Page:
COVID Misinformation Blunder: Instagram Censors Widely Respected Cochrane Collaboration | #socialmedia

A desire to stop the spread of COVID-19 misinformation has fueled increasingly intense efforts to restrict speech on social media platforms. Major news outlets, communications researchers, and even some public health experts have jumped on this bandwagon, calling for a variety of policies designed to stem the proliferation of anti-vaccine messaging and other scientifically dubious content.

Perhaps the most alarming aspect of this campaign is its propensity to silence trustworthy sources of information right alongside nonsense pushers like Joe Mercola and Robert F. Kennedy, Jr. The British Medical Journal has documented multiple occurrences of this friendly fire throughout the pandemic. I also highlighted a particularly ridiculous example in this story: Social Media Censorship: Scientist Corrects Anti-GMO Silliness, Facebook Threatens To Ban Him.

But the most egregious case of social media giants silencing credible voices occurred last week when Instagram prohibited users from tagging the Cochrane Collaboration because the organization “repeatedly posted content that goes against our community guidelines on false content about COVID-19 or vaccines,” the platform wrote in a notification to users.

If you don’t appreciate how absurd Instagram’s decision was, consider that the Cochrane Collaboration is an international network of some 30,000 scientific experts that publishes high-quality reviews of the evidence on a variety of medical topics. To date, it has published more than 7,500 systematic reviews. The Canadian Medical Association has called Cochrane the “best single resource” of its kind. The World Health Organization maintains a partnership with the nonprofit because it contributes “significantly to the advancement of public health.” In sum, this is the equivalent of censoring the March of Dimes for spreading misinformation about birth defects—it’s preposterous.

Why censor Cochrane?

It’s not clear why Instagram would punish such a reputable organization. The group speculated on Twitter that its July 2021 review of ivermectin as a COVID-19 treatment could have triggered the controversy. If so, Instagram has some ‘splaining to do. Here’s the review’s conclusion:

Based on the current very low‐ to low‐certainty evidence, we are uncertain about the efficacy and safety of ivermectin used to treat or prevent COVID‐19. The completed studies are small and few are considered high quality. Several studies are underway that may produce clearer answers in review updates. Overall, the reliable evidence available does not support the use of ivermectin for treatment or prevention of COVID‐19 outside of well‐designed randomized trials. [my emphasis]

Cochrane also published a review in November 2020 documenting the limited efficacy of masking against respiratory viruses. Other reputable publications have reached the same conclusion, so there’s nothing especially egregious about that November review. Nonetheless, it’s possible that Instagram takes the simple-minded stance that universal masking is the “right” position and thus targeted Cochrane’s article as misinformation.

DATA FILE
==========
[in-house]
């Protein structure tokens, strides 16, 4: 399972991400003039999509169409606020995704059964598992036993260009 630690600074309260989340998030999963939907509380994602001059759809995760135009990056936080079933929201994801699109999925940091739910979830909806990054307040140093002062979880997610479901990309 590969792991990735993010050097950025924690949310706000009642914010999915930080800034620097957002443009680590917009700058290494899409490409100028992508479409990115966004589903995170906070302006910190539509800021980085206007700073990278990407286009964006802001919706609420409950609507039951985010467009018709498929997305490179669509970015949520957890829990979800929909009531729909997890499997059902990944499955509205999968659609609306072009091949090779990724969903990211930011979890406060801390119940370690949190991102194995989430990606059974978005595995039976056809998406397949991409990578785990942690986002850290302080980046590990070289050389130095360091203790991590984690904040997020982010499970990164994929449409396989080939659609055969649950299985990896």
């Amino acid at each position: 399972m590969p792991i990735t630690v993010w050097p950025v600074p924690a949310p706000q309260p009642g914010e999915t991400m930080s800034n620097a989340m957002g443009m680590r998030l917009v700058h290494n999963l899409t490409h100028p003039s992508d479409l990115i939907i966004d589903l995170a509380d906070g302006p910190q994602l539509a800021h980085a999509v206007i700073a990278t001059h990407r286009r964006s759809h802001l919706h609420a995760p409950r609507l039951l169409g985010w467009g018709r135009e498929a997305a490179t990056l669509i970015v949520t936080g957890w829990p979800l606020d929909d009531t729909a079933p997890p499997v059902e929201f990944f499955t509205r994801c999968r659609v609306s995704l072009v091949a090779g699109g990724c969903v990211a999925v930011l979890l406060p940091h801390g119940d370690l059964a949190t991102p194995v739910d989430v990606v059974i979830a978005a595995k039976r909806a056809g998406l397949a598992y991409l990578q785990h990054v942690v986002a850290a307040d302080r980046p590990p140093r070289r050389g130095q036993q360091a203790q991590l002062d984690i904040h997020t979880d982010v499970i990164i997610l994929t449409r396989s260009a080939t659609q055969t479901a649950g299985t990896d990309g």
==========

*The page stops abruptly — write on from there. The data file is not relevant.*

In either case, we’re talking about a scientific dispute based on limited evidence. Cochrane summarized the available data for experts and the general public; they didn’t endorse the use of ivermectin for COVID-19 nor reject the use of masks. Neither of these examples provides a logical basis for any censorship.

The usual objection

Perhaps this was just an oversight, someone will inevitably respond. The decision was probably automated; nobody at Instagram was dim enough to make this mistake in real-time. Maybe that’s the case, but how is that a satisfying answer? It means that some programmer at Instagram wrote an algorithm that can’t distinguish between Cochrane on the one hand and, say, Children’s Health Defense, a virulent anti-vaccine group, on the other. More importantly, the intention of a policy—censor disreputable voices—is no excuse for its indefensible results—oops, we flagged a premier medical organization with a 30-year history.

I think the better explanation is this: social media platforms are poor judges of what constitutes good science, especially as it relates to a novel virus that we’re learning more about almost constantly. Their community standards related to “misinformation” are influenced by current political trends and contain loopholes big enough—“We recognize that words mean different things or affect people differently”—to justify any policy the companies want to pursue.

With those considerations in mind, it’s clear that no amount of algorithmic fine-tuning will solve the problem. Social media platforms need to quit moderating content they know nothing about. 

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